Bill would bar regulators from considering greenhouse gases when issuing permits
Montana lawmakers held a hearing on a bill that could prevent state regulators from considering greenhouse gas emissions when issuing permits.
The bill was introduced last week as lawmakers suspended their rules to advance the policy in response to a recent court ruling halting construction of a natural gas plant in Laurel.
District Court Judge Michael Moses ordered the withdrawal of the air quality permit for Northwestern Energy's natural gas plant and said state regulators needed to consider the project's impact on greenhouse gas emissions.
The bill's sponsor, Rep. Josh Kassmier, from Fort Benton, says that was an overreach.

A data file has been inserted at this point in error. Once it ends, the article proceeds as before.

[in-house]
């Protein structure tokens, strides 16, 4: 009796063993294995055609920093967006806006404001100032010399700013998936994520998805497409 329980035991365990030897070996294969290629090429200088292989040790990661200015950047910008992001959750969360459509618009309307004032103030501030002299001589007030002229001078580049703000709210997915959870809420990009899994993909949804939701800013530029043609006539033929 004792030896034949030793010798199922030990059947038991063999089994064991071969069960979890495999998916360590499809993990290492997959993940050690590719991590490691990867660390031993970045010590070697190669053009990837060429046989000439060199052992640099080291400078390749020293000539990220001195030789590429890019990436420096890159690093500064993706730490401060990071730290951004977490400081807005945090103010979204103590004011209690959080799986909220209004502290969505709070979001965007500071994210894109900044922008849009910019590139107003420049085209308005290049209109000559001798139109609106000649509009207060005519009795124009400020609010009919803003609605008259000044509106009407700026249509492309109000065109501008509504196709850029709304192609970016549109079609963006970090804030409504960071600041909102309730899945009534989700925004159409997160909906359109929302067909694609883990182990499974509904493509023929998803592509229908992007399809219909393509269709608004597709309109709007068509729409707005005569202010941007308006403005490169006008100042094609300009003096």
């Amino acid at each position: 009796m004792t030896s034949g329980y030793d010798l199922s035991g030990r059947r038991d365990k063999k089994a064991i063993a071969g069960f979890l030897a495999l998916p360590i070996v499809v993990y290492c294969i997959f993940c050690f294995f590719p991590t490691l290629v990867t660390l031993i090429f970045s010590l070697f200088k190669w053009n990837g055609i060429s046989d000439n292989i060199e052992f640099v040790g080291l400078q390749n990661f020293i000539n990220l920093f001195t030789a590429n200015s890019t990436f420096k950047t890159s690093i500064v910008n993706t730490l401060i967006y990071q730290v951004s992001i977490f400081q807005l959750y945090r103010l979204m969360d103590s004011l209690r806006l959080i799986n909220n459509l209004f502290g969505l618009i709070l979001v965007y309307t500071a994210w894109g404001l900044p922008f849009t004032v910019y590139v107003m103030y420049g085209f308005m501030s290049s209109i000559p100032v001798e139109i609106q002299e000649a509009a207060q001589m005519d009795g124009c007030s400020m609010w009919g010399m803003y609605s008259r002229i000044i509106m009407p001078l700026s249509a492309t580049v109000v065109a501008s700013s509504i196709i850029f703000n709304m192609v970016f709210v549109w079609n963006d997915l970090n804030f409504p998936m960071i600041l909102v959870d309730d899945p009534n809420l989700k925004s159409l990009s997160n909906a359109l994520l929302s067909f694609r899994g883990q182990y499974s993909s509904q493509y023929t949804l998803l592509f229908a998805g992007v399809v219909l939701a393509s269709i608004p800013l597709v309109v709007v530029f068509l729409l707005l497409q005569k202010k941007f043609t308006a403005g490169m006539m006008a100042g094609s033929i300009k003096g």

“Montana has not enacted carbon regulations. Yet, despite the clear direction, the court have decided that MEPA is now a tool for regulation of carbon,” Kassmier said.
House Bill 971 says the Montana Department of Environmental Quality (DEQ) would not have to consider climate change when assessing environmental impacts on a proposed project through the Montana Environmental Policy Act (MEPA).
Leo Barry is a lawyer from Helena and one of the bill's 10 supporters that spoke during its first public hearing. He said consideration of climate change is an international issue and not the responsibility of Montana.
“I thought the language was pretty clear at the time that it excluded an evaluation of climate change or global warming, and that should be left to Congress,” Barry said.
Aaron Felder, one of the 60 opponents that spoke against the bill, lives within view of the facility being constructed along the Yellowstone River in Laurel.
“If DEQ isn't required to evaluate these issues in the MEPA analysis, there will be no no way for the public to know about the problems and comment on them,” Felder said.